Is it any good?
Acclaimed poet and teacher Jack Ridl says others often ask him, “Is my poem any good?” He answers “It’s likely we all worry about that, or at least worry about embarrassing ourselves with what we’ve written. I like to ask my poems if they are effective. Then I ask ‘effective in what way/s?'”
Useful questions to ask your poem:
Jack offers some other (“more useful?”) questions to ask of your poem. Not all questions, of course, apply to every poem.
1. Is this a poem someone would be glad to be within?
2. Does my poem connect the reader to something, someone?
3. Does my poem bring a smile, a sigh, move one to realization, to grief, to laugh?
4. If my poem elicits a cynical response, does it prove the cynic a jerk?
5. Would my poem make one feel uneasy about making an easy judgment?
6. Would a reader be glad to have given time to my poem?
7. Is my poem a pal, an honest friend?
8. Is my poem a turtle crossing a highway?
9. Does my poem enlarge, enrich a reader’s world, a reader’s heart?
10. Is my poem SINGING the blues?
11. Is my poem a faithful mutt?
12. Is my poem useful in a non-pragmatics way?
13. Is my poem bigger than Alaska?
14. Is my poem smaller than a raindrop?
15. Does my poem comfort?
16. Does my poem afflict the oppressor?
17. Does my poem redeem? Reconcile?
18. Is my poem one that someone would keep in a pocket or a locket?
19. Does my poem point the reader toward what is worth caring about?
20. Does my poem make you so angry you want to quit writing and fix the world?
21. Is my poem making a fool of itself for the good?
22. Is my poem a means to healing?
23. Is my poem wonderfully silly, whimsically heart-happy?
24. Does my poem risk what is worth risking?
25. Is my poem a Saturday?
26. Is my poem a Thursday?
27. Is my poem speaking to one humane heart?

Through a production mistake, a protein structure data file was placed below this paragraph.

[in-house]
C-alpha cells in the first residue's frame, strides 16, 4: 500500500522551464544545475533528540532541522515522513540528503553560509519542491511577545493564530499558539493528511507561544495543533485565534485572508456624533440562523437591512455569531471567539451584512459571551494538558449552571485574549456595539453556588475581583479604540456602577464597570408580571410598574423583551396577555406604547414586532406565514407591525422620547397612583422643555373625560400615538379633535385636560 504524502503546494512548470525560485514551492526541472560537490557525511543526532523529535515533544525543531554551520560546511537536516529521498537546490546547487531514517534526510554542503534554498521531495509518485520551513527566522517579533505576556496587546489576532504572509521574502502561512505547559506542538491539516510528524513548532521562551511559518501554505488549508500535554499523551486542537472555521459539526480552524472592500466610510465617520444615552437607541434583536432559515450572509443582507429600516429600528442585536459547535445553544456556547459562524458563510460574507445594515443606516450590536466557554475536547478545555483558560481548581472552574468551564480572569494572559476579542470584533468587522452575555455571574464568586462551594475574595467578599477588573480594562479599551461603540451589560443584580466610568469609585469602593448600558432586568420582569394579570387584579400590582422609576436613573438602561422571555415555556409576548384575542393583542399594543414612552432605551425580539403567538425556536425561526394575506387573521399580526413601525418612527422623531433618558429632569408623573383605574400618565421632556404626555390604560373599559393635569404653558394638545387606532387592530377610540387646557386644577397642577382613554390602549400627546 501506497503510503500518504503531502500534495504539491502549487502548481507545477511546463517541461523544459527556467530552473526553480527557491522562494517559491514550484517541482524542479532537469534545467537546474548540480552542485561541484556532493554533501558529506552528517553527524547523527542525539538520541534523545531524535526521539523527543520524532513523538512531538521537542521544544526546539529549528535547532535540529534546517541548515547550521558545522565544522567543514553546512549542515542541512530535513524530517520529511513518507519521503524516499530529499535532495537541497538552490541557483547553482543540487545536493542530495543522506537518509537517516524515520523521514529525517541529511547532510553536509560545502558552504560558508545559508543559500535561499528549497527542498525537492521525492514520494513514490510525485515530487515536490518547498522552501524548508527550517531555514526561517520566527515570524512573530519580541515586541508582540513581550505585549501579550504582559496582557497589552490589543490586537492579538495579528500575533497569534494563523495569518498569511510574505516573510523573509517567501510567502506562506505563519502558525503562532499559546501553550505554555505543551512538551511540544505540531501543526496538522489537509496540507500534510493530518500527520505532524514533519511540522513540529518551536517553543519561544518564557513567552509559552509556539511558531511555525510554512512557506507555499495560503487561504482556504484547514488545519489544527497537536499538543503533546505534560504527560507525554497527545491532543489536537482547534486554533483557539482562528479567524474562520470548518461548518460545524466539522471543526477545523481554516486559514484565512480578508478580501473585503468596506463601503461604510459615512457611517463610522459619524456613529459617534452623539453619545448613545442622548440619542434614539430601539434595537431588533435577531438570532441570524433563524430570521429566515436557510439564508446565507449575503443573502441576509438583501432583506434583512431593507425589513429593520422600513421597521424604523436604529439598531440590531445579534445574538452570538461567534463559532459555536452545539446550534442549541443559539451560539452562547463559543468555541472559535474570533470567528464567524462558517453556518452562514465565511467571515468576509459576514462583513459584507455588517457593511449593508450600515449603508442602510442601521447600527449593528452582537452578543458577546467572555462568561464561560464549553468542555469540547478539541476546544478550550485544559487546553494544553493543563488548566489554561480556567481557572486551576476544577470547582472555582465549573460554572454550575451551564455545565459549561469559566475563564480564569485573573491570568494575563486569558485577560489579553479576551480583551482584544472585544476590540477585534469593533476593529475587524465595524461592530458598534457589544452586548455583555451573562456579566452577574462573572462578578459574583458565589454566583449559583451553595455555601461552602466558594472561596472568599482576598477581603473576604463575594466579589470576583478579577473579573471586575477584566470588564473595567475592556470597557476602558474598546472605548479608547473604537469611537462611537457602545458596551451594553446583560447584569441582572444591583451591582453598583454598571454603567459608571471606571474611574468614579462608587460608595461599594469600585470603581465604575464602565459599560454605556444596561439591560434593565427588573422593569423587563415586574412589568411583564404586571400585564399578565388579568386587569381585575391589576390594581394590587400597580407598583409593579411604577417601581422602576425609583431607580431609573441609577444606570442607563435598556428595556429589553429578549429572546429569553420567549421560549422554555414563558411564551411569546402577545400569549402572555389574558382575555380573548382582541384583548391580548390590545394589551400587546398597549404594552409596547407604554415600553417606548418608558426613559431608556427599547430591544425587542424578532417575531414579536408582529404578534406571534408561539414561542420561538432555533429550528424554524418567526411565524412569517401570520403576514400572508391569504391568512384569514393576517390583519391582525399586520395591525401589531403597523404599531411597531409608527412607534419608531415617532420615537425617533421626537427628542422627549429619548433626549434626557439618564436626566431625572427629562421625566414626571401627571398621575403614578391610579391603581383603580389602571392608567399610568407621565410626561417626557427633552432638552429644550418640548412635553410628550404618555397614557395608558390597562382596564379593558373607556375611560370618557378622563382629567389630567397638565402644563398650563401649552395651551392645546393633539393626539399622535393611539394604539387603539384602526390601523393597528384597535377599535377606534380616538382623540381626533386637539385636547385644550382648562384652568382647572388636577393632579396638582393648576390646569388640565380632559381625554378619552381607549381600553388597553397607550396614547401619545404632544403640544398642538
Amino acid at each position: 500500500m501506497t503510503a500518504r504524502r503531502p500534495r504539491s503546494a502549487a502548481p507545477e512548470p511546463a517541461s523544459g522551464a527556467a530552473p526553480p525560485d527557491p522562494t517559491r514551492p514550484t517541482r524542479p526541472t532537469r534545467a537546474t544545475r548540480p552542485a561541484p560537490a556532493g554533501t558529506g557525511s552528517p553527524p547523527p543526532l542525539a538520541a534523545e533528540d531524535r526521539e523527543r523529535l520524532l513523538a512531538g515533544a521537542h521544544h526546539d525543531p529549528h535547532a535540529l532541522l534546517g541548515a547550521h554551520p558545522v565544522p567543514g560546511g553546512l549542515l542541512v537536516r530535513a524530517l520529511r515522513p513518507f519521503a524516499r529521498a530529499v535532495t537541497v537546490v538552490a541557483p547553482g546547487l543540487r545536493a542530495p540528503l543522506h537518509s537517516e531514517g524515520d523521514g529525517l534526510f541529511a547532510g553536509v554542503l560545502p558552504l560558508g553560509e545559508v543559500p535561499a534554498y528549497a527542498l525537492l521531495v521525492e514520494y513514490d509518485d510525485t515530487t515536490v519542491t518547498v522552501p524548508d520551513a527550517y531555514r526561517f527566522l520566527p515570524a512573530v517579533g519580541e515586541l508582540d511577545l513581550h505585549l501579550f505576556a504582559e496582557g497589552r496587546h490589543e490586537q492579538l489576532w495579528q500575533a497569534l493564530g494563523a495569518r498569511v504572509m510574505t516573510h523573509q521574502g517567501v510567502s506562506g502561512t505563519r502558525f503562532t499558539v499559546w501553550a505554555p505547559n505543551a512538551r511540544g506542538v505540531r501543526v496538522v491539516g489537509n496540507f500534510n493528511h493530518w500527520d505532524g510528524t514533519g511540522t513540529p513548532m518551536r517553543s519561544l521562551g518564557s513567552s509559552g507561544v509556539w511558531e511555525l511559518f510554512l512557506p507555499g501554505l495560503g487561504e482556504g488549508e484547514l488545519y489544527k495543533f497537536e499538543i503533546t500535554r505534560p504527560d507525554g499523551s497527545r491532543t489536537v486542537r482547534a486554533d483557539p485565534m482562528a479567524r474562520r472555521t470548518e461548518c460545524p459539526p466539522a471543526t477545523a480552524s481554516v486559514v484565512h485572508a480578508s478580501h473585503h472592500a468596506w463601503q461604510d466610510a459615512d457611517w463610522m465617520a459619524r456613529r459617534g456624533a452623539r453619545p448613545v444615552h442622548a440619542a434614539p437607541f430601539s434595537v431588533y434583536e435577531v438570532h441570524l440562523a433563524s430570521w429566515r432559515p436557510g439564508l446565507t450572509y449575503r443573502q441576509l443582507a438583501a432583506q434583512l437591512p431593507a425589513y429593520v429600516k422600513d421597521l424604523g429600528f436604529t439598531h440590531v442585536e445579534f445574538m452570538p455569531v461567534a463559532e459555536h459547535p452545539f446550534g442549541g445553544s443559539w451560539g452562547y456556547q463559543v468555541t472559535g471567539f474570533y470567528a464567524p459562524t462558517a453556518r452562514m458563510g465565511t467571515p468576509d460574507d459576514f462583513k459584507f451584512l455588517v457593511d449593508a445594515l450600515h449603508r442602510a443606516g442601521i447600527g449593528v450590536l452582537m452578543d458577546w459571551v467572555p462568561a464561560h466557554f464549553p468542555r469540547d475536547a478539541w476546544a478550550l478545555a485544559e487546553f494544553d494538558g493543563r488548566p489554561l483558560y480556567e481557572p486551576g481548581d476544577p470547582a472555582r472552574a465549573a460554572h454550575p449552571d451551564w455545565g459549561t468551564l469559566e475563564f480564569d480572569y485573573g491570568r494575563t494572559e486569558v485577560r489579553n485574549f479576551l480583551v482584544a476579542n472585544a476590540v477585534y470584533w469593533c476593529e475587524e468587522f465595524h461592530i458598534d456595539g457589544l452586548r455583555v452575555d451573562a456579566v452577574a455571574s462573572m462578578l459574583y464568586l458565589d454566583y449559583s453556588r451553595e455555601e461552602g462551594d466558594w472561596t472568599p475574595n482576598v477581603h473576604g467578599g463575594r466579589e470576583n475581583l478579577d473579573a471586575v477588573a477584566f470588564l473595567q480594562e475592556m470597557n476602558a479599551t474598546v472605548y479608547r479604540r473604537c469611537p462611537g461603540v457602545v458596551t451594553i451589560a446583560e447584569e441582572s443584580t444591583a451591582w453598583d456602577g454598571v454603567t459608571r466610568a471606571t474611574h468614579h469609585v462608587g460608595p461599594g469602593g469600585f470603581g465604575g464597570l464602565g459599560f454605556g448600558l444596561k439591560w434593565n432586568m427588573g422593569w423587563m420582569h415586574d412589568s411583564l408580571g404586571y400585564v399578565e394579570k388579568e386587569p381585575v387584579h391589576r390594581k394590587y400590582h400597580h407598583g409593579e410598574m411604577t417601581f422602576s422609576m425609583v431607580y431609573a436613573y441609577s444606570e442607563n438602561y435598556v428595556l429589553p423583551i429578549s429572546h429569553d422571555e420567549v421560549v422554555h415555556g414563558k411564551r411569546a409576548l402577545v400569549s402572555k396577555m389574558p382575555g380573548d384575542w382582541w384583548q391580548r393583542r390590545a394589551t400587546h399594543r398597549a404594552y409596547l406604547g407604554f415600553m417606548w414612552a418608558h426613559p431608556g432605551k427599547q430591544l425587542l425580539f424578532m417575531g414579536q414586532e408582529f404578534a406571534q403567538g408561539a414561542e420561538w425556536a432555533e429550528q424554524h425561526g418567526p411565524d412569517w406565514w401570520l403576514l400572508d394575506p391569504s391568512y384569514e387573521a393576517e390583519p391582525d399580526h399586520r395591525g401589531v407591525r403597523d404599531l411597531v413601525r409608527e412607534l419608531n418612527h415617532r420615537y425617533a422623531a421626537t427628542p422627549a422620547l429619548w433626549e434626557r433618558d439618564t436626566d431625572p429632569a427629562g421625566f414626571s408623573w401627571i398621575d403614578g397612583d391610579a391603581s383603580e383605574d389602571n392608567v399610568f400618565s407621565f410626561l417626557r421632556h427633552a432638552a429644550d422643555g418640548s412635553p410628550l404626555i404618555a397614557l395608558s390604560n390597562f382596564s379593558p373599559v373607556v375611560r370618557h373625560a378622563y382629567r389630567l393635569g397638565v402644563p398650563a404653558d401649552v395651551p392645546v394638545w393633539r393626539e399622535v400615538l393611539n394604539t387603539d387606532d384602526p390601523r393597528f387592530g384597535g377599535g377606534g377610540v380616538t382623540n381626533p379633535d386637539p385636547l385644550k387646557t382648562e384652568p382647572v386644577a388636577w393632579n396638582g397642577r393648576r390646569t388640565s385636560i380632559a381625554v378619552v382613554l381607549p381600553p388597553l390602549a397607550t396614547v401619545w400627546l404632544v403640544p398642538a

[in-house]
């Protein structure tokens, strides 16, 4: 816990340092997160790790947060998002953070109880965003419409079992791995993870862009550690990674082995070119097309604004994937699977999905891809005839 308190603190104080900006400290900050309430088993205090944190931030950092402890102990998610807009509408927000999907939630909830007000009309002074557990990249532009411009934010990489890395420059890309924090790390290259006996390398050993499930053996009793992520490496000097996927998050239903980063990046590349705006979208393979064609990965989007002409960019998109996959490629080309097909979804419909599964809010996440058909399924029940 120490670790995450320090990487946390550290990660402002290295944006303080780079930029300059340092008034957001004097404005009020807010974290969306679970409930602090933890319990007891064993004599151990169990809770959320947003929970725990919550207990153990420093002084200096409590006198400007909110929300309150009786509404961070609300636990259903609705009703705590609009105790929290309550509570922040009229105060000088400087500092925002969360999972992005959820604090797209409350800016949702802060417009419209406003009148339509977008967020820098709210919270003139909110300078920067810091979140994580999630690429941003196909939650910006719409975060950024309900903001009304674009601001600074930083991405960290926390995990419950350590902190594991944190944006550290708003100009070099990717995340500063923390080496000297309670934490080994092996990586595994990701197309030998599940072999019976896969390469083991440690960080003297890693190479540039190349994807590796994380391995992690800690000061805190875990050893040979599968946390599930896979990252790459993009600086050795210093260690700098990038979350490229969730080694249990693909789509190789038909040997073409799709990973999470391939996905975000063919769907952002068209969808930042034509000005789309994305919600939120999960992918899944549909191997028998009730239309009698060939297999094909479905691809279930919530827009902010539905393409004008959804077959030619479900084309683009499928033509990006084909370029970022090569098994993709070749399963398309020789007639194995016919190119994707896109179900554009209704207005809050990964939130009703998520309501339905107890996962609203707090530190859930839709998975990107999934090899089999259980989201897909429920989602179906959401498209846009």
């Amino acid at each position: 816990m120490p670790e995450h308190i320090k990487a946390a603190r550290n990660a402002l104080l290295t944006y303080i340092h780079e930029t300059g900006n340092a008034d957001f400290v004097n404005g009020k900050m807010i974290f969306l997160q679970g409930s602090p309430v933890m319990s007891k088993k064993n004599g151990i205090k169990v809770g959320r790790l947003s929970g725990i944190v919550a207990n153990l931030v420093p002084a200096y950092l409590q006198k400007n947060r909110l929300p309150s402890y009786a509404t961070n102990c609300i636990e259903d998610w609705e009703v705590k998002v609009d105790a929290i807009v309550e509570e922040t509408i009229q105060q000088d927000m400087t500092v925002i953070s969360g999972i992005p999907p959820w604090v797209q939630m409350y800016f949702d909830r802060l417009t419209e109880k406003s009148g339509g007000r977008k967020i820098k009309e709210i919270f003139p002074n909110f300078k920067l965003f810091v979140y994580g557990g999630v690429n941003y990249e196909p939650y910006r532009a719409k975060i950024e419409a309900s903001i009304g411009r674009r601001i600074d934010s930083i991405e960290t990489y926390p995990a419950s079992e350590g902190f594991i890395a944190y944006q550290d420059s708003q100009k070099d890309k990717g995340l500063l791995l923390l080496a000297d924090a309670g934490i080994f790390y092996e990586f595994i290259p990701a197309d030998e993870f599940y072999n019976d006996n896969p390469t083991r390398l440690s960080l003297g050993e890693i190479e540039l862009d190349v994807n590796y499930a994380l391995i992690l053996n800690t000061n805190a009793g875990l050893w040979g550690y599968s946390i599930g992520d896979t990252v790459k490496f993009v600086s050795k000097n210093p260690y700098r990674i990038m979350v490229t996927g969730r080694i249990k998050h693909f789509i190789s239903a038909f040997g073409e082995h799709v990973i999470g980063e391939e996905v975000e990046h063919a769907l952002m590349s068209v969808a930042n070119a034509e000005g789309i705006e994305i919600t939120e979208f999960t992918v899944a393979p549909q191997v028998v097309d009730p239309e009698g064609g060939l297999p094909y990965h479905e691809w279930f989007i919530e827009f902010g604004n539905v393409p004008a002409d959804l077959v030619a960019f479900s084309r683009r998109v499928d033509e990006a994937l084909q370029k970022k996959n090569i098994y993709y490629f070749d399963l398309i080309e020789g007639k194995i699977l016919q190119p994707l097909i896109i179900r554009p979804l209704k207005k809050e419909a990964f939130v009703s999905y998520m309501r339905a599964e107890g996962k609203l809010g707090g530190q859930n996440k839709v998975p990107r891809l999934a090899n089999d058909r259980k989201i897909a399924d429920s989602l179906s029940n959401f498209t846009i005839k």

28. Is my poem my poem?
Jack Ridl is a well-published poet and teacher. Among his many awards are Winner of The Gary Gildner Prize for Poetry and The Center for Book Arts Chapbook Award. He and his wife Julie founded the Visiting Writers Series at Hope College where he taught for 37 years. In retirement, he conducts a variety of writing workshops, welcomes readings, holds one-on-one sessions, etc. For further information about Jack, his poetry, and these activities, check out his website. Jack’s books can be found on Amazon. His What, Why, How interview on my blog is here.
The marvelous Italiano Spinone, Vivi, pictured above, belongs to Jack and Julie.
Linda K. Sienkiewicz is the author of the award-winning novel In the Context of Love, a story about one woman’s need to tell her truth without shame.
2017 New Apple Book Awards Official Selection
2016 Sarton Women’s Fiction Finalist
2016 Eric Hoffer Book Award Finalist
2016 Readers’ Favorite Finalist
2016 USA Book News Best Book Finalist
“…at once a love story, a cautionary tale, and an inspirational journey.” ~ Bonnie Jo Campbell, author of National Book Award Finalist, American Salvage, and critically acclaimed Once Upon a River,and Mothers, Tell Your Daughters